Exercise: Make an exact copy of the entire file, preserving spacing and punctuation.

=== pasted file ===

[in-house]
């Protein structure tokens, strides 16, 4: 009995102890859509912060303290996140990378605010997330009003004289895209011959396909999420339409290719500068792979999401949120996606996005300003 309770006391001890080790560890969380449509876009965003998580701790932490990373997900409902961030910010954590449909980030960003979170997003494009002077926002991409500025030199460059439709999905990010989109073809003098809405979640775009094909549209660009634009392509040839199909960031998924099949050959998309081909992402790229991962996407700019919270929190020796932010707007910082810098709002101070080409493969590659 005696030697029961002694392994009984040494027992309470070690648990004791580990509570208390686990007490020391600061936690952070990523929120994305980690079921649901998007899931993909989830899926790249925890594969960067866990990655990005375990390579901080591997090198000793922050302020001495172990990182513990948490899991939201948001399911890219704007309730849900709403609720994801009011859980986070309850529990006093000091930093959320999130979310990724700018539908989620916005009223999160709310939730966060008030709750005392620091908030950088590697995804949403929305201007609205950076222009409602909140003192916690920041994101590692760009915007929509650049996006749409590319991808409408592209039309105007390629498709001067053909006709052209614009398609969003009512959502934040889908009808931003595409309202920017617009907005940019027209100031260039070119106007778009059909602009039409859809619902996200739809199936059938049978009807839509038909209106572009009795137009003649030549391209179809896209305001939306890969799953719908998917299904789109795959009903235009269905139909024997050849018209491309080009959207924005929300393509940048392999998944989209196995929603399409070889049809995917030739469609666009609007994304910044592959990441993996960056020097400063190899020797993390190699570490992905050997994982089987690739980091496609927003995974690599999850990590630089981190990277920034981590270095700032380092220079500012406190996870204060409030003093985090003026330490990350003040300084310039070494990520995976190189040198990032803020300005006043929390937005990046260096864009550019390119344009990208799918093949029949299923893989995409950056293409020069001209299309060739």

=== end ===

[in-house]
């Protein structure tokens, strides 16, 4: 009995102890859509912060303290996140990378605010997330009003004289895209011959396909999420339409290719500068792979999401949120996606996005300003 309770006391001890080790560890969380449509876009965003998580701790932490990373997900409902961030910010954590449909980030960003979170997003494009002077926002991409500025030199460059439709999905990010989109073809003098809405979640775009094909549209660009634009392509040839199909960031998924099949050959998309081909992402790229991962996407700019919270929190020796932010707007910082810098709002101070080409493969590659 005696030697029961002694392994009984040494027992309470070690648990004791580990509570208390686990007490020391600061936690952070990523929120994305980690079921649901998007899931993909989830899926790249925890594969960067866990990655990005375990390579901080591997090198000793922050302020001495172990990182513990948490899991939201948001399911890219704007309730849900709403609720994801009011859980986070309850529990006093000091930093959320999130979310990724700018539908989620916005009223999160709310939730966060008030709750005392620091908030950088590697995804949403929305201007609205950076222009409602909140003192916690920041994101590692760009915007929509650049996006749409590319991808409408592209039309105007390629498709001067053909006709052209614009398609969003009512959502934040889908009808931003595409309202920017617009907005940019027209100031260039070119106007778009059909602009039409859809619902996200739809199936059938049978009807839509038909209106572009009795137009003649030549391209179809896209305001939306890969799953719908998917299904789109795959009903235009269905139909024997050849018209491309080009959207924005929300393509940048392999998944989209196995929603399409070889049809995917030739469609666009609007994304910044592959990441993996960056020097400063190899020797993390190699570490992905050997994982089987690739980091496609927003995974690599999850990590630089981190990277920034981590270095700032380092220079500012406190996870204060409030003093985090003026330490990350003040300084310039070494990520995976190189040198990032803020300005006043929390937005990046260096864009550019390119344009990208799918093949029949299923893989995409950056293409020069001209299309060739």